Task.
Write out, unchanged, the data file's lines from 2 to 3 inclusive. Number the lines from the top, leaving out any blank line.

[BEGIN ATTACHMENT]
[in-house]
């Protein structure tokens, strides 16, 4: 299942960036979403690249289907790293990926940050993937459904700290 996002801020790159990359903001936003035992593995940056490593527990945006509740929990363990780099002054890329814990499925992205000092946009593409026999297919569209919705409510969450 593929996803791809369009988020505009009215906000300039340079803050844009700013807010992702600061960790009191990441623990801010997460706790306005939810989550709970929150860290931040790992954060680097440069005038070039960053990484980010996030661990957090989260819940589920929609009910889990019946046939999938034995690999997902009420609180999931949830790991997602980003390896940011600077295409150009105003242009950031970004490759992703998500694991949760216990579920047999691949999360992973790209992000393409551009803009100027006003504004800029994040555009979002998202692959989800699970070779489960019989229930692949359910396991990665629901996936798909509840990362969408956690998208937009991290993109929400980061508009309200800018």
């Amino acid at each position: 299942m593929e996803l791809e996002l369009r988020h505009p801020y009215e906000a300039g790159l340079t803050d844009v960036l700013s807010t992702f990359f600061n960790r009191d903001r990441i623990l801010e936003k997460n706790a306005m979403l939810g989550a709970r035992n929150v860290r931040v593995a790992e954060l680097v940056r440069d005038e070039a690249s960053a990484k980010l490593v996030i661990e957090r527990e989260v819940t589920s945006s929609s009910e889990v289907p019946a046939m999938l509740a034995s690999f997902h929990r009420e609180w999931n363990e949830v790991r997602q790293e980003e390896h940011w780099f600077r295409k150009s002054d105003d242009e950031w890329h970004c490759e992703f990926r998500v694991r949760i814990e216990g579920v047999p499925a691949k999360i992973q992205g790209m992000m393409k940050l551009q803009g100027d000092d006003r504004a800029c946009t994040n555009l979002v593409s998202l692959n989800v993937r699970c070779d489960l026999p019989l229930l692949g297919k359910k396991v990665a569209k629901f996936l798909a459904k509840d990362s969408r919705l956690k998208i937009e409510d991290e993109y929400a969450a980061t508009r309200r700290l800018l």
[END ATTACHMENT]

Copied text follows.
């Protein structure tokens, strides 16, 4: 299942960036979403690249289907790293990926940050993937459904700290 996002801020790159990359903001936003035992593995940056490593527990945006509740929990363990780099002054890329814990499925992205000092946009593409026999297919569209919705409510969450 593929996803791809369009988020505009009215906000300039340079803050844009700013807010992702600061960790009191990441623990801010997460706790306005939810989550709970929150860290931040790992954060680097440069005038070039960053990484980010996030661990957090989260819940589920929609009910889990019946046939999938034995690999997902009420609180999931949830790991997602980003390896940011600077295409150009105003242009950031970004490759992703998500694991949760216990579920047999691949999360992973790209992000393409551009803009100027006003504004800029994040555009979002998202692959989800699970070779489960019989229930692949359910396991990665629901996936798909509840990362969408956690998208937009991290993109929400980061508009309200800018």
């Amino acid at each position: 299942m593929e996803l791809e996002l369009r988020h505009p801020y009215e906000a300039g790159l340079t803050d844009v960036l700013s807010t992702f990359f600061n960790r009191d903001r990441i623990l801010e936003k997460n706790a306005m979403l939810g989550a709970r035992n929150v860290r931040v593995a790992e954060l680097v940056r440069d005038e070039a690249s960053a990484k980010l490593v996030i661990e957090r527990e989260v819940t589920s945006s929609s009910e889990v289907p019946a046939m999938l509740a034995s690999f997902h929990r009420e609180w999931n363990e949830v790991r997602q790293e980003e390896h940011w780099f600077r295409k150009s002054d105003d242009e950031w890329h970004c490759e992703f990926r998500v694991r949760i814990e216990g579920v047999p499925a691949k999360i992973q992205g790209m992000m393409k940050l551009q803009g100027d000092d006003r504004a800029c946009t994040n555009l979002v593409s998202l692959n989800v993937r699970c070779d489960l026999p019989l229930l692949g297919k359910k396991v990665a569209k629901f996936l798909a459904k509840d990362s969408r919705l956690k998208i937009e409510d991290e993109y929400a969450a980061t508009r309200r700290l800018l």